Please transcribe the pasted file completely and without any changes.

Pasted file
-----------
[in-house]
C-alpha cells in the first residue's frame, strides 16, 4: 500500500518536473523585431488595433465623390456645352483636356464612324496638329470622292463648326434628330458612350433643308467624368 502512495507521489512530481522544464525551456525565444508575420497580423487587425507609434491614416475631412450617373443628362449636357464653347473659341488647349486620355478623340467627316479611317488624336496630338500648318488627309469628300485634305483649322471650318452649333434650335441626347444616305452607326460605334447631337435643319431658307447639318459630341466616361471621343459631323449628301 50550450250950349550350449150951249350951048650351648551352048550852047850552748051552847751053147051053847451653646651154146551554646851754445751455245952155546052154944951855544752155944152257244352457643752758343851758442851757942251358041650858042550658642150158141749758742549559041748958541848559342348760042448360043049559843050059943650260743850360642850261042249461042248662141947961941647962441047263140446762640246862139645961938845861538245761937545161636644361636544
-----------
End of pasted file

[in-house]
C-alpha cells in the first residue's frame, strides 16, 4: 500500500518536473523585431488595433465623390456645352483636356464612324496638329470622292463648326434628330458612350433643308467624368 502512495507521489512530481522544464525551456525565444508575420497580423487587425507609434491614416475631412450617373443628362449636357464653347473659341488647349486620355478623340467627316479611317488624336496630338500648318488627309469628300485634305483649322471650318452649333434650335441626347444616305452607326460605334447631337435643319431658307447639318459630341466616361471621343459631323449628301 50550450250950349550350449150951249350951048650351648551352048550852047850552748051552847751053147051053847451653646651154146551554646851754445751455245952155546052154944951855544752155944152257244352457643752758343851758442851757942251358041650858042550658642150158141749758742549559041748958541848559342348760042448360043049559843050059943650260743850360642850261042249461042248662141947961941647962441047263140446762640246862139645961938845861538245761937545161636644361636544